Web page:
Science Fiction, Fantasy & Horror Author
Tangent Online reviews “The Last Novelist”

Tangent Online reviews my story “The Last Novelist” and says,

Matthew Kressel writes a hauntingly sweet and tragic story in “The Last Novelist (or A Dead Lizard in the Yard).” Reuth, the last novelist in the universe, is dying and comes to the distant planet of Ardabaab to finish his novel. He befriends a local girl who is intrigued by the foreign art skill he demonstrates, and she becomes his apprentice. The story revolves around the relationship of these two characters, exploring the passion and the often unappreciated talent of an artist. The speculative elements remain in the background, allowing this to be a quiet and subtle character study. I found it to be one of those great tales that knows just when to be verbose, and knows just when to step back and let the characters shine.

They also review stories by Theodora Goss, A.C. Wise, Julianna Baggot and Max Gladstone. You can read all the reviews here.


Quick Sip Reviews on “The Last Novelist”

Quick Sip Reviews has some nice things to say about my story “The Last Novelist” now up at Tor.com.

This is a story of longing and of looking back. Of decline—in health, in life. And of finding something at the end of life that is unexpected but wonderful….It’s an inspiring and elegant story and a great read!

They also review plenty of others, including Theodora Goss, Alyssa Wong, Bo Bolander, Catherynne Valente, Maria Dahvana Headley, and more. 

Read the full review here.


Mad Hatters and March Hares

If you attended the Fantastic Fiction at KGB reading back in November with John Langan and yours truly, you might remember the story I read called “In Memory of a Summer’s Day.” That story will appear in an Alice in Wonderland-themed anthology edited by Ellen Datlow. The anthology includes stories by Seanan McGuire, Catherynne M. Valente, Genevieve Valentine, Kaaron Warren, Jeffrey Ford, Richard Bowes, Jane Yolan, Andy Duncan, and lots more. The full table of contents is below, but first I wanted to talk a little bit about the origin of my story.

When Ellen asked me to send her an Alice-themed story, I first had to go back and reread the books to re-familiarize myself with the material. But I kind of already knew what I had in mind. I envisioned a kind of haggard, jaded tour-guide who leads a group of clueless tourists, Disney-style, through Wonderland’s oddities. But unbeknownst to the tourists, Wonderland is crumbling. And it’s not the whimsical, fantastical realm everyone’s been led to believe, but something far more sinister. I got my idea from an exhibit I visited with some friends in Manhattan at the Morgan Library & Museum called “Alice: 150 Years of Wonderland.” What struck me was, well, how pervy Lewis Caroll was. His obsession with the real Alice (Ms. Alice Pleasance Liddell), penning love letters to her, taking photographs of her in her underwear, when she was many years his junior and not even close to consensual age, just came off as vile. And here were were, a century and a half later, so enamored with the tale and all its variants, ignoring its uncomfortable source. It seemed to me that its very seed was corrupt. This idea led me to my story, “In Memory of a Summer’s Day.”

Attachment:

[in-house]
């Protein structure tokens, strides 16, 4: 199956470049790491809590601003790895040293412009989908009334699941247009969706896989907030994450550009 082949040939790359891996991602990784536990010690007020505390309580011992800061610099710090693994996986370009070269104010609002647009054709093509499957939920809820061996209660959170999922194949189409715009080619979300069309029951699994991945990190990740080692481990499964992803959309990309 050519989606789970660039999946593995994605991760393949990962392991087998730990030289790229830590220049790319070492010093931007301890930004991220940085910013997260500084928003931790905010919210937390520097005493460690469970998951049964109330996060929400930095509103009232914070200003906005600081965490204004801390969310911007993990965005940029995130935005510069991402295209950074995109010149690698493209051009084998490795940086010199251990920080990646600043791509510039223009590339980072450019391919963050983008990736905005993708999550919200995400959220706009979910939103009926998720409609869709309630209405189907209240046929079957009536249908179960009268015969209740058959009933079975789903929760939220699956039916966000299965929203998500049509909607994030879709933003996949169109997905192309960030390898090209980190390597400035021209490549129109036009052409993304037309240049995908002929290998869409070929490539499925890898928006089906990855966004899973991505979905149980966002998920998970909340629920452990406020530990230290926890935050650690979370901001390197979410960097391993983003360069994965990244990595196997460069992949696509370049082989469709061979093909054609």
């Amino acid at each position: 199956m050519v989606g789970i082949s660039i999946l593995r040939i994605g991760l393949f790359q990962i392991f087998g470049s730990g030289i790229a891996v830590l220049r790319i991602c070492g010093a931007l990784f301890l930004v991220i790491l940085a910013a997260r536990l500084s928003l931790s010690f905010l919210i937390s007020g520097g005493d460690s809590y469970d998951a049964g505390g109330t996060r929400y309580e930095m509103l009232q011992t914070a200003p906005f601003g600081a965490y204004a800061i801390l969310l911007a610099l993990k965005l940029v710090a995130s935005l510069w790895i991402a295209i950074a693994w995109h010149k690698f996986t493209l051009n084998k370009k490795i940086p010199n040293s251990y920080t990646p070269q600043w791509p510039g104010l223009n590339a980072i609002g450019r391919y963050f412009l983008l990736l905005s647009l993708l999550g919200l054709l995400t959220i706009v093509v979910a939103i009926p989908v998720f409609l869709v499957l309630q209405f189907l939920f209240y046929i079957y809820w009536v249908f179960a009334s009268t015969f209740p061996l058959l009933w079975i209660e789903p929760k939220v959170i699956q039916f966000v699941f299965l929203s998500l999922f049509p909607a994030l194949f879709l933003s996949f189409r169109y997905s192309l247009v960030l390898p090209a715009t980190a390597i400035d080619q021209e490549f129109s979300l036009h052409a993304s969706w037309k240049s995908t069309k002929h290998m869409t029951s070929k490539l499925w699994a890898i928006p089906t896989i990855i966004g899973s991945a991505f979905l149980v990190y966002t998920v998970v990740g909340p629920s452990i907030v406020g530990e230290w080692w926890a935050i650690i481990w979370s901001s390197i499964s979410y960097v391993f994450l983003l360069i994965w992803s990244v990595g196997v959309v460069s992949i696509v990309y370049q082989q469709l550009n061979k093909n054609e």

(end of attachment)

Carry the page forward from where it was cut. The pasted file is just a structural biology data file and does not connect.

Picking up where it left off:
Mad Hatters and March Hares, edited by Ellen Datlow, comes out December 5, 2017. Details follow:

Here is what you can expect from Mad Hatters and March Hares: “An all original anthology of stories inspired by Lewis Carroll’s Alice’s Adventures in Wonderland and Through the Looking-Glass and What Alice Found There. ‘Alice’ has been read, enjoyed, and savored by generations of children and adults since its publication. It’s hallucinogenic, weird, imaginative and full of wordplay, mathematical puzzles, and political and social satire.”